Unexpected Snowfall in Mesa, Arizona: A Look at the City’s History
Mesa, Arizona, is known for its warm and sunny climate. It is located in the Sonoran Desert and typically experiences mild winters with temperatures hovering around the mid-sixties. However, there have been instances in the past where the city has experienced unusual weather, including snowfall.
Recorded Snowfalls in Mesa
The first recorded snowfall in Mesa was in December 1898. The Arizona Republican reported that the snow was about six inches deep in some parts of the city. These snowflakes were undoubtedly a surprise for locals who rarely saw anything more than a light rain shower.
The next notable snowfall in Mesa was in 1932. On January 6, the Arizona Republic reported that “a heavy snow sprang up in the mountains east of Phoenix and descended on Mesa and the valley towns.” The newspaper reported the snowfall lasted for several hours, piling up in drifts over three feet high in some areas.
In February 1937, another snowstorm hit Mesa. This time, the snowfall was even heavier, and the city experienced frigid temperatures. The snowstorm caused damage to several trees and buildings, including the roof of a local high school. According to the local newspaper, the snow measured up to six inches deep in some parts of the city.
Another significant snowfall took place in 1967. On January 20, a severe snowstorm hit Mesa, dumping nearly six inches of snow on the city. The snow caused havoc on the roads and left many residents stranded at home for days. The uncharacteristic weather even forced the closure of schools and local businesses.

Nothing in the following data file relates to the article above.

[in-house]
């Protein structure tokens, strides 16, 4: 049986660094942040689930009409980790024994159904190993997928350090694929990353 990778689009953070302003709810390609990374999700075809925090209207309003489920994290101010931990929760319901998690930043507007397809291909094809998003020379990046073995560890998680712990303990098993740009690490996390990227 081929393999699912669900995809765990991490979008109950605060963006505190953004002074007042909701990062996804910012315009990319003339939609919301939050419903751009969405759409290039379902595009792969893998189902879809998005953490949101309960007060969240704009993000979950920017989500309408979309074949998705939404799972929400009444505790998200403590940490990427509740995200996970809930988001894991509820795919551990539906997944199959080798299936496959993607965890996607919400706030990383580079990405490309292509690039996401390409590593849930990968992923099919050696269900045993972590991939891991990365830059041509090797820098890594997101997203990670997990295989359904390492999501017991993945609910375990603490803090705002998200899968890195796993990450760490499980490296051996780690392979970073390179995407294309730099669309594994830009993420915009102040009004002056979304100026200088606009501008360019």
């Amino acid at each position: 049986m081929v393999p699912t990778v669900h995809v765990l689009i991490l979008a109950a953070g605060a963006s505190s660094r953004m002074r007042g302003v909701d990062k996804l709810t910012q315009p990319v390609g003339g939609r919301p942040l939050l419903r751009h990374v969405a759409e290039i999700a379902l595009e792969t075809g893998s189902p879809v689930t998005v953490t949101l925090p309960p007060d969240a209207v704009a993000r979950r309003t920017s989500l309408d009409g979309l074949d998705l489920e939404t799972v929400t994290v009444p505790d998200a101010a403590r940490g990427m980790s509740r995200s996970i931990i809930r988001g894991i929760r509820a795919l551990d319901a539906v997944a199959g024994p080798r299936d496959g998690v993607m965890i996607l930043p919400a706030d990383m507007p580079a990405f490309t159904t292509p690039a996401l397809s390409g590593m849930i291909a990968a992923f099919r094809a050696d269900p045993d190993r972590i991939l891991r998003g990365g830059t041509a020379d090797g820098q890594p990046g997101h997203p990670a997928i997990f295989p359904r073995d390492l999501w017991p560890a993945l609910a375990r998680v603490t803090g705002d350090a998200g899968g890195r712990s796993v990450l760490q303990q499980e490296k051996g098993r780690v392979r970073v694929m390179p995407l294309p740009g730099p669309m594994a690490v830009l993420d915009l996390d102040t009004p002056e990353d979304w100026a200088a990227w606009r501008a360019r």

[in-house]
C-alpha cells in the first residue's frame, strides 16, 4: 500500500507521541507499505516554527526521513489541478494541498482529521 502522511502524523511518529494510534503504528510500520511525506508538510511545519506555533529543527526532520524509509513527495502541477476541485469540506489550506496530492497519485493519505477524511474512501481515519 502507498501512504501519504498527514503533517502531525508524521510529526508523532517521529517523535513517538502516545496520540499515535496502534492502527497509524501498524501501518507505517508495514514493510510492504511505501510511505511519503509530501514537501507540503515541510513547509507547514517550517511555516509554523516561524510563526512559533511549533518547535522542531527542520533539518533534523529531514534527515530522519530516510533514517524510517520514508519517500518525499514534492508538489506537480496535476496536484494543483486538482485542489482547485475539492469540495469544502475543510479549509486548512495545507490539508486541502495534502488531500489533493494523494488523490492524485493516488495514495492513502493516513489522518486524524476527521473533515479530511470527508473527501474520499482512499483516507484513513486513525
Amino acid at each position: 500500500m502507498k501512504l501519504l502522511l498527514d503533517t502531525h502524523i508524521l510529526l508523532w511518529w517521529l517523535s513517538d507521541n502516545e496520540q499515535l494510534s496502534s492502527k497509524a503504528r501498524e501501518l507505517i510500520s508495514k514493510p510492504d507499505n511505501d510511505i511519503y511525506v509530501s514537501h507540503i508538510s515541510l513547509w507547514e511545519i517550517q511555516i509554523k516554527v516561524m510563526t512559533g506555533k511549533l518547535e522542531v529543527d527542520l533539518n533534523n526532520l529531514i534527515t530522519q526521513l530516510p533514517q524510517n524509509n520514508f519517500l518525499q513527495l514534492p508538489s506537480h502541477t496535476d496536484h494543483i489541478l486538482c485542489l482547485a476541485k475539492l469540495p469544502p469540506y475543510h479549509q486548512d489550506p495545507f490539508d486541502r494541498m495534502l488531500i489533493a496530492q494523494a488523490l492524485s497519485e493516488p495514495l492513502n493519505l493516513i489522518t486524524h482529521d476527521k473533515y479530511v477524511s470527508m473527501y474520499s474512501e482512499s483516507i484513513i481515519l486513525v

The most recent significant snowfall in Mesa occurred in February 2019. The storm hit on February 21 and brought several inches of snow to the city. The snowstorm caused several accidents on the roads and disrupted air travel. The unusual weather prompted the National Weather Service to issue a winter weather advisory for much of the region.
What Causes These Unusual Snowfalls?
So, what causes these unusual snowfalls in Mesa, Arizona? The city’s location in the Sonoran Desert means that it typically experiences hot and dry weather. However, when a low-pressure system moves into the region, temperatures can drop significantly. If the conditions are right and cold air meets moisture from the Gulf of California, snow can form.
In conclusion, while Mesa, Arizona, is not a place one would expect to see snow, the city has experienced several significant snowfalls throughout its history. From the six-inch snowfall of 1898 to the heavy snowstorm of 2019, these events serve as a reminder that the weather can be unpredictable, and we must always be prepared for anything. Who knows what other unusual weather phenomena Mesa, Arizona, might experience in the future?